And then we got David Copperfield. Whatever you might say about Oliver Twist and Great Expectations, at least they were of almost normal length. If you kept up with your assigned nightly goal, you could finish the book in the two weeks allotted and do okay on those pop quizzes that were scheduled every other day. But David Copperfield was about 900 pages long, a profound temptation to procrastinate and then maybe commit suicide before the book was due. Instead of reading, I went in the family room and played the piano. The only song I knew was "Lorena," all about the sun being low down in the sky and the frost blooming where the flow'rs have been.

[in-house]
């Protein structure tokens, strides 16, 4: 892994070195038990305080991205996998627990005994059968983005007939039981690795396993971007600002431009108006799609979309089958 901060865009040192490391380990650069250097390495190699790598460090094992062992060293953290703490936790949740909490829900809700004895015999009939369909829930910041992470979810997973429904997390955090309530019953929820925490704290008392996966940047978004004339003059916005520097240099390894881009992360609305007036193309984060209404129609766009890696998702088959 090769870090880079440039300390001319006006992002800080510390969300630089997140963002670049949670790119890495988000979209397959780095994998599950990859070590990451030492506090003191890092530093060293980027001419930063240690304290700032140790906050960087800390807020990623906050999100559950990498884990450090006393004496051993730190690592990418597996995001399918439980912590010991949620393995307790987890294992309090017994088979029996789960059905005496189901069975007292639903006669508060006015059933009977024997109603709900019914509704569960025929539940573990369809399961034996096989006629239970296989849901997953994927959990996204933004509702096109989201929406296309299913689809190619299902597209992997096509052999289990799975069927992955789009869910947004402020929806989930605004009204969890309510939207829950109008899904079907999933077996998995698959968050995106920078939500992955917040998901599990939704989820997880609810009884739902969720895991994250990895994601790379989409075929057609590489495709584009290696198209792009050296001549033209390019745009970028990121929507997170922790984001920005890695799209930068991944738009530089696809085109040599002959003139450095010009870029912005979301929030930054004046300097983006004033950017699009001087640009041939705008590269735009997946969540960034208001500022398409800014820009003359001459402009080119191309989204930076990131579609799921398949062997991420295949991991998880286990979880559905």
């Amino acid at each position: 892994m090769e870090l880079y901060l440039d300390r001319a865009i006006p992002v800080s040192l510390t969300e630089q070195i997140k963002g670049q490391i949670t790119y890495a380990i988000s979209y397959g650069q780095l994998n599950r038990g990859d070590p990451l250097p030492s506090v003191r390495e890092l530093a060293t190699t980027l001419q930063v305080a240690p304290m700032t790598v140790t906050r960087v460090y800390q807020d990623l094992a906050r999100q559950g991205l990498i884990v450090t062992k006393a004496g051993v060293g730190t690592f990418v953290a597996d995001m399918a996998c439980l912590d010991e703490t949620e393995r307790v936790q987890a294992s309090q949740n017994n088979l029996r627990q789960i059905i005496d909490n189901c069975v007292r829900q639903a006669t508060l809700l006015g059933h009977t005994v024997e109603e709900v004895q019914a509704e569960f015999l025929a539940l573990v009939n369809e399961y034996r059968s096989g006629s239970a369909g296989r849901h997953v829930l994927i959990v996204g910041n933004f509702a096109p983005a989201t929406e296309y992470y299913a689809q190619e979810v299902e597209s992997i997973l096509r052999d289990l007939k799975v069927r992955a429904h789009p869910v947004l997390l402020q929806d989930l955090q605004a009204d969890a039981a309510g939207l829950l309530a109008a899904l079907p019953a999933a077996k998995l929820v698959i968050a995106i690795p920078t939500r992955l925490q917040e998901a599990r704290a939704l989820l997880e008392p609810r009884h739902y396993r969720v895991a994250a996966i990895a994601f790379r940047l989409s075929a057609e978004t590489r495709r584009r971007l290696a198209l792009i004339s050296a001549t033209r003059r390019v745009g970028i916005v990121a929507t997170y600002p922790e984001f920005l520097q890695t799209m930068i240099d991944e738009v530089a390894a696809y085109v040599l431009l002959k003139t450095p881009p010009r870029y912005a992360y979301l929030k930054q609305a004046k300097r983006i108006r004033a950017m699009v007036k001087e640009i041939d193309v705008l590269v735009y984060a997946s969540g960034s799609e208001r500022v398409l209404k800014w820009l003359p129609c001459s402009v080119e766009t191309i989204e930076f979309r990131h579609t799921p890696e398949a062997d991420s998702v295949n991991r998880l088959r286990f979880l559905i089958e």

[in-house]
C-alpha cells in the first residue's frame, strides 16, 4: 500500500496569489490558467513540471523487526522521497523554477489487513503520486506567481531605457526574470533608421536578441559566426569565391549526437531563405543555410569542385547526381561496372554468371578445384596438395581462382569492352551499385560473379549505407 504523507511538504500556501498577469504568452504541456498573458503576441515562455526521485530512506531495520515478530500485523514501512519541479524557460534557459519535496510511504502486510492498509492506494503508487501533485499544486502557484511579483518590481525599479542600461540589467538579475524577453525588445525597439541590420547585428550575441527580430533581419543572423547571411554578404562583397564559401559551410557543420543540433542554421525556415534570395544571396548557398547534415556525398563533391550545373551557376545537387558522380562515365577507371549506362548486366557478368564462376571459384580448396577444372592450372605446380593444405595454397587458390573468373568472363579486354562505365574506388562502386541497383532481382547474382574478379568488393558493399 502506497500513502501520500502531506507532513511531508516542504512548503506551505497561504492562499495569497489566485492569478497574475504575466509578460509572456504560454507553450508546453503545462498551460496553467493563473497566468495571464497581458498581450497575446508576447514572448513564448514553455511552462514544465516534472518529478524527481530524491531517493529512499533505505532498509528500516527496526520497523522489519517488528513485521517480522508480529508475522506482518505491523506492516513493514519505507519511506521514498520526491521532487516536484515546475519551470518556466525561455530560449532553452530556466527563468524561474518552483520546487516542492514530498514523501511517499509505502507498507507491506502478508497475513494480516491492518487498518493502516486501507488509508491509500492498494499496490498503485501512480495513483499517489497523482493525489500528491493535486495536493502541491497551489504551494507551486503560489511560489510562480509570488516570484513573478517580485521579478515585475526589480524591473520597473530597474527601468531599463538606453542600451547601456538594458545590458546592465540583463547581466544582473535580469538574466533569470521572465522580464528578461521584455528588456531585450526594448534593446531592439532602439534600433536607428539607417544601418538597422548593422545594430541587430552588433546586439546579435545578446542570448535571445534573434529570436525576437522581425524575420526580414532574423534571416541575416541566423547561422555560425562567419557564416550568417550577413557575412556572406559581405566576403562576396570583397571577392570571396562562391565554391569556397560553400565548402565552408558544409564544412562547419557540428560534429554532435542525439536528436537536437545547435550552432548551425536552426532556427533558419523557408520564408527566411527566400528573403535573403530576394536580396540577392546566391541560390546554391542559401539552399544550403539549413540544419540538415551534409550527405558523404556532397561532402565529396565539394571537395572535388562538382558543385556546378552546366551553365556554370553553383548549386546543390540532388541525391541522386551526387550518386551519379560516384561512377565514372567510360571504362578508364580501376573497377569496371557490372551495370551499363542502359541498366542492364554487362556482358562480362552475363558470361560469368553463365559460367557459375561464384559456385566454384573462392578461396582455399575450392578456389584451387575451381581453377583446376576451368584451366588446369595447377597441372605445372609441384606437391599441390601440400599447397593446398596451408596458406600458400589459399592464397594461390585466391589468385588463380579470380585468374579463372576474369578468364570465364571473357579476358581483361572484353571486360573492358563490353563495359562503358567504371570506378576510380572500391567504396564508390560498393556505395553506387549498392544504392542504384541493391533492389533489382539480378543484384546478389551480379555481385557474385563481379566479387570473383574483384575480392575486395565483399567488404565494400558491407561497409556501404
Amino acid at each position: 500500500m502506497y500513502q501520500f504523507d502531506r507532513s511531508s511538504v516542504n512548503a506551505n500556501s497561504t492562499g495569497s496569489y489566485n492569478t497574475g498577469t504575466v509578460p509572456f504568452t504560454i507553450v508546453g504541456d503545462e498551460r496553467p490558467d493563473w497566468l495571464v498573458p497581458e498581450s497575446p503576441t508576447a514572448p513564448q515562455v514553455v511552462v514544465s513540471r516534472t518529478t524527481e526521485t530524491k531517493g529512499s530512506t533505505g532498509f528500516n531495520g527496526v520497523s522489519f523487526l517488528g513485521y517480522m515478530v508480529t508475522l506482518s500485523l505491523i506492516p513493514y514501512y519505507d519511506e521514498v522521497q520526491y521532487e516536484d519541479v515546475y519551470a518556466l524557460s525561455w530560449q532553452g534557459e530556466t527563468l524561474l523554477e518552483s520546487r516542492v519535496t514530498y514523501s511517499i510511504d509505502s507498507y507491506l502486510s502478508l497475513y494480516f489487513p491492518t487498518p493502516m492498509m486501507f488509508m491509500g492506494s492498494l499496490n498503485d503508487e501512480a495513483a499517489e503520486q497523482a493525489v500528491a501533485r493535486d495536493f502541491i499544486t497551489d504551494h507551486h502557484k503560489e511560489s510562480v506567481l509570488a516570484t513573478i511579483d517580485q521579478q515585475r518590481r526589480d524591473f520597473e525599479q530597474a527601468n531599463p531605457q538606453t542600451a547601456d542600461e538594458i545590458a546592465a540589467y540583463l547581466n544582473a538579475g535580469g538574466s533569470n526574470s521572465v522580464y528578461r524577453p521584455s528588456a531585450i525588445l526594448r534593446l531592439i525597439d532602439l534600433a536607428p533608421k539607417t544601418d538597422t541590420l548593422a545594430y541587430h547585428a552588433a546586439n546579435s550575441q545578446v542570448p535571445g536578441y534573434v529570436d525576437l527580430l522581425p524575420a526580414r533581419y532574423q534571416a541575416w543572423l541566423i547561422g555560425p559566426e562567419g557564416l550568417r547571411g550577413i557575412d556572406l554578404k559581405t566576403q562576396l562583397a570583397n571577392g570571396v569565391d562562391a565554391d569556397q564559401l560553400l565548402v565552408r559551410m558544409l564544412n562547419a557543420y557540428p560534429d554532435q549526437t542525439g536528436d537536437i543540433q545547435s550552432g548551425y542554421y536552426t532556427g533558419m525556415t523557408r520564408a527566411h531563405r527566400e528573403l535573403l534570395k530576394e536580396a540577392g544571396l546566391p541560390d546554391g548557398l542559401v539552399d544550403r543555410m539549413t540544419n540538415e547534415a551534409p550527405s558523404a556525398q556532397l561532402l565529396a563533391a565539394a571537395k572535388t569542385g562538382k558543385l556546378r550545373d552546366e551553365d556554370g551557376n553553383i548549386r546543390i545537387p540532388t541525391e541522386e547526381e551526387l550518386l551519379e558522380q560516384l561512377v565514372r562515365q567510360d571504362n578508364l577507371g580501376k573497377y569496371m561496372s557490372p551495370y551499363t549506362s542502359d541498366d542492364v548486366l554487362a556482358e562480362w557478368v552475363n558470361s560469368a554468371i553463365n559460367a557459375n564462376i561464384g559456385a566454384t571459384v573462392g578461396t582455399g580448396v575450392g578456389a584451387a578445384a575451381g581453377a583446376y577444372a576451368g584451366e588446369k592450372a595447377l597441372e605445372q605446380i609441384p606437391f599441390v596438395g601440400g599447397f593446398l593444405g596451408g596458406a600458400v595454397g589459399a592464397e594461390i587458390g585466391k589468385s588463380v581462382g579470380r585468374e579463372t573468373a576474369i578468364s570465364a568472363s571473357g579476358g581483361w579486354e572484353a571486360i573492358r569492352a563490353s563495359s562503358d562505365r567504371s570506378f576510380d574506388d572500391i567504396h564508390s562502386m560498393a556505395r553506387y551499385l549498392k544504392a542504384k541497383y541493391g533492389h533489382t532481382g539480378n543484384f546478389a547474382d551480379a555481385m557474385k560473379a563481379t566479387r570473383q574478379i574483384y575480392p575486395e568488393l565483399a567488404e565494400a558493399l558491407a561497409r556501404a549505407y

It was not that I didn't expect to enjoy my schoolwork. It was that I didn't expect to enjoy anything -- to feel comfortable at school, to fit in at home, to have my only passion (a horse of my own) satisfied. I expected always to be surprised by requirements I had not noticed, to incur anger or irritability from adults, to be in a fog, to not understand, to be uncomfortable in my clothes, to look wrong, to not like what were having for dinner, to be bored.